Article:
The U.S. Senate is expected to vote next week on the Corker/Menendez bill to require a subsequent vote on any Iran deal that the Obama Administration completes by early summer. There is great uncertainty about everything involved, however.
To start with, the Iranians and the American Administration are saying contradictory things about what they have “agreed” on. Increasingly, as the Israelis have figured out, Obama and Kerry are so eager — or is it desperate? — to get something, anything, they can call an accomplishment that they will concede practically everything other than a useless promise not to build a bomb. And maybe even that.
In Iran, nobody advocates backing down on anything. Of course, there is no real democracy there, and so no serious dialogue. The public players, meanwhile, all agree that Iran can’t trust America, and a sizable number say that even an effective U.S. surrender on the nuke issue should not be accepted because it would send the confusing signal that Iran somehow recognizes U.S. authority and good will. Iran, after all, does not.
Among conservatives in America, some are denouncing the Corker bill as a kind of sell-out to Obama and his reckless diplomacy. The GOP leadership in the Senate and House variously are described as “feckless” and naïve, even “cowardly.” Supposedly they are afraid to stand up to the Democrats. Why not just insist that the White House submit any agreement as a formal treaty? After all, McConnell and Boehner are priding themselves on a return to “regular order” now that Republicans are in control. Why not on this crucial subject that certainly is as important as, say, a trade deal?
The answer to this challenge is that the people who make it really do not have any strategy to achieve their aim. Demanding that an Iran agreement be submitted to the Senate as a treaty is like closing down the government if a suitable budget isn’t passed. It sounds good the first day or two, and rouses the base, but then comes the reality that such bill would be 1) filibustered successfully, and b) if passed with 60 votes, vetoed by Obama. A vetoed bill then would require 67 votes to over-ride, a very high threshold.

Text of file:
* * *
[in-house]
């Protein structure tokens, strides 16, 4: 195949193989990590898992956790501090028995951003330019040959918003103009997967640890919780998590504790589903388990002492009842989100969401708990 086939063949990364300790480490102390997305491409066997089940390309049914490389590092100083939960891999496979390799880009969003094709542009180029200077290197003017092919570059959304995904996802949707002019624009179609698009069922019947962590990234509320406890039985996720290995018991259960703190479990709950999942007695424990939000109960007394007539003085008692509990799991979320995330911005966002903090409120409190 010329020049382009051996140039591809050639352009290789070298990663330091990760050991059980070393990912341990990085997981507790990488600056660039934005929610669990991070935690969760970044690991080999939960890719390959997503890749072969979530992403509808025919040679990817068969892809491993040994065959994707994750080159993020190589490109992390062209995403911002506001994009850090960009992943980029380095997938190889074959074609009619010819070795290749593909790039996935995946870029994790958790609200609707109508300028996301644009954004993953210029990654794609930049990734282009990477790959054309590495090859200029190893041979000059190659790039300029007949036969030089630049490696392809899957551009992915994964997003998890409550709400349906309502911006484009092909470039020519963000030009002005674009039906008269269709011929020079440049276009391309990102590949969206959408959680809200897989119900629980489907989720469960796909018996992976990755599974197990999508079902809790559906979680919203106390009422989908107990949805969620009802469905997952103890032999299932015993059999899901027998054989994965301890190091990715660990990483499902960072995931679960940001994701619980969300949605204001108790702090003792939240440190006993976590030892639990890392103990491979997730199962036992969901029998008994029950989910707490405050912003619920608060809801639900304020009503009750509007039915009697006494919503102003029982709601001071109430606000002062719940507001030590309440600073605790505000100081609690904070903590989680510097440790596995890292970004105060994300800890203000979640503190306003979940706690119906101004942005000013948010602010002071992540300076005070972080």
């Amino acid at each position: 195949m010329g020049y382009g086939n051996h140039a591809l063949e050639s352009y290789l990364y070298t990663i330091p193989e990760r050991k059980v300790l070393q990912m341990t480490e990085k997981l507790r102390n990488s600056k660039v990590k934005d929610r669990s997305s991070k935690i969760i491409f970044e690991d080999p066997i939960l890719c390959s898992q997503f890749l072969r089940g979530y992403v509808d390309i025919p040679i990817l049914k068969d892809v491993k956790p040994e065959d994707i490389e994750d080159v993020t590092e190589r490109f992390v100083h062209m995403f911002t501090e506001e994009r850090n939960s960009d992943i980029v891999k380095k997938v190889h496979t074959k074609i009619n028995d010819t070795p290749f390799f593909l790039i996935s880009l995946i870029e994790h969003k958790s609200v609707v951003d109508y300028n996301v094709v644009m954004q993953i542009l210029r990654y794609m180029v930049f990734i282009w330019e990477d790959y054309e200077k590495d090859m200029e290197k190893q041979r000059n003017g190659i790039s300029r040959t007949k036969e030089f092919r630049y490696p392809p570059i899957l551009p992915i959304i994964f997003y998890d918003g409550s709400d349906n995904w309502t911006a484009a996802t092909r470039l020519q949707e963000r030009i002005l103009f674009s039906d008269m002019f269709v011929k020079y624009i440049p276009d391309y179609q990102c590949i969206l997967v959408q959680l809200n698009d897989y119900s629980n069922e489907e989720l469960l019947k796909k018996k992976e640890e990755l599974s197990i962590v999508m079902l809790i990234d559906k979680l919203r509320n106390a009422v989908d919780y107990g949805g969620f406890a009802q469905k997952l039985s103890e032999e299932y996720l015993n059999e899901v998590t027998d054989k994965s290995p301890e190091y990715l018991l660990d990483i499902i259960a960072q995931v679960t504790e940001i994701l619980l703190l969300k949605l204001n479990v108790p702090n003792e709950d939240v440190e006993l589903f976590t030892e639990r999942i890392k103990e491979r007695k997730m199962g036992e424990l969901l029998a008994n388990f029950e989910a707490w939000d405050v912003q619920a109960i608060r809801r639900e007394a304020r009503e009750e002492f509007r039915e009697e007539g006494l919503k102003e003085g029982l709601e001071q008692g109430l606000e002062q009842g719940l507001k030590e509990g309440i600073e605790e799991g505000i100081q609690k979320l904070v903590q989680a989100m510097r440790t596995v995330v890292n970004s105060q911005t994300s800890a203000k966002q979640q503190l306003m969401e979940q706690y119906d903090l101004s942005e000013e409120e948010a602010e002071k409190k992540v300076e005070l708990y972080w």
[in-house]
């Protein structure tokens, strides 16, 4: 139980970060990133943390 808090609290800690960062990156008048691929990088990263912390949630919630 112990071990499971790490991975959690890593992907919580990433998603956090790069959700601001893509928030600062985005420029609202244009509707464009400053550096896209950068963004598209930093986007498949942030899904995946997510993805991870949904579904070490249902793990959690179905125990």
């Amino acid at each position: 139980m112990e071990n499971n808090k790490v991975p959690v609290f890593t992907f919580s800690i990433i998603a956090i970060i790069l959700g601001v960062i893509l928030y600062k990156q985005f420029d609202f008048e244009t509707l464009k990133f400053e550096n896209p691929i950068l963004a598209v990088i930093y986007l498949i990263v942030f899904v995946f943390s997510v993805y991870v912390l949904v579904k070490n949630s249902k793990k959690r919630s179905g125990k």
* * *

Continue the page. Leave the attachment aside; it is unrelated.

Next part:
That happens to be the same number, of course, that the Corker bill would set as the number that would be required to provide a veto-proof vote of disapproval on an Iran deal. The difference is that the “demand a treaty submission” approach would assure more table-thumping and posturing in the early going. That would make the issue far more partisan — and thus less likely to succeed. Senate Foreign Relations Chairman Bob Corker has been adroit in getting Democrats on board.
There really may be some Democrats who are so worried about Iranian intentions, or at least about the pressure coming from their constituents, that they are prepared to go up against the President. (Or maybe not. Expect some careful nose-counting on the Hill.)
So, if your object is short term political gain, you might go for the “demand a treaty submission” route. It is most likely to give you a campaign issue. Or you might try (as Sen. Tom Cotton of Arkansas is considering) to add amendments to the bill that render Democratic votes for it unlikely. But if you want to stop Iran, whatever the politics, you probably prefer the Corker/Menendez bill.
In fact, the best politics here could be the bi-partisan option. If this path achieves a veto-proof majority, the Obama Administration will have suffered a serious defeat — one in which Mrs. Clinton will share, since she has backed the President on this subject. If, on the other hand, the Corker/Menendez bill does not reach veto-proof numbers, you still have the issue to lay before the court of public opinion.
But should politics be the controlling concern when the stakes are so high? What we have is a terrible danger facing our allies in the Middle East, especially Israel, but also its Arab neighbors, to some extent Europe and eventually our own homeland. Obama’s attempt to promote peace with Iran by effectively conceding it hegemony in the region is nothing but appeasement of a totalitarian regime that is sworn to destroy both “the Little Satan” (Israel) and “the Great Satan” (the USA). How could we be so foolish as to abet Iran’s sworn ambitions?
Yes, it is a shame the Congressional majority doesn’t have a way to force the Administration to follow a straight treaty route. But they don’t. The best option therefore is the Corker/Menendez bill, and getting as much pressure as possible on the Democrats in Congress to secure a veto-proof vote of disapproval.
Bruce Chapman, a former U.S. Ambassador at the U.N. Organizations in Vienna, is Chairman of the Board of Discovery Institute.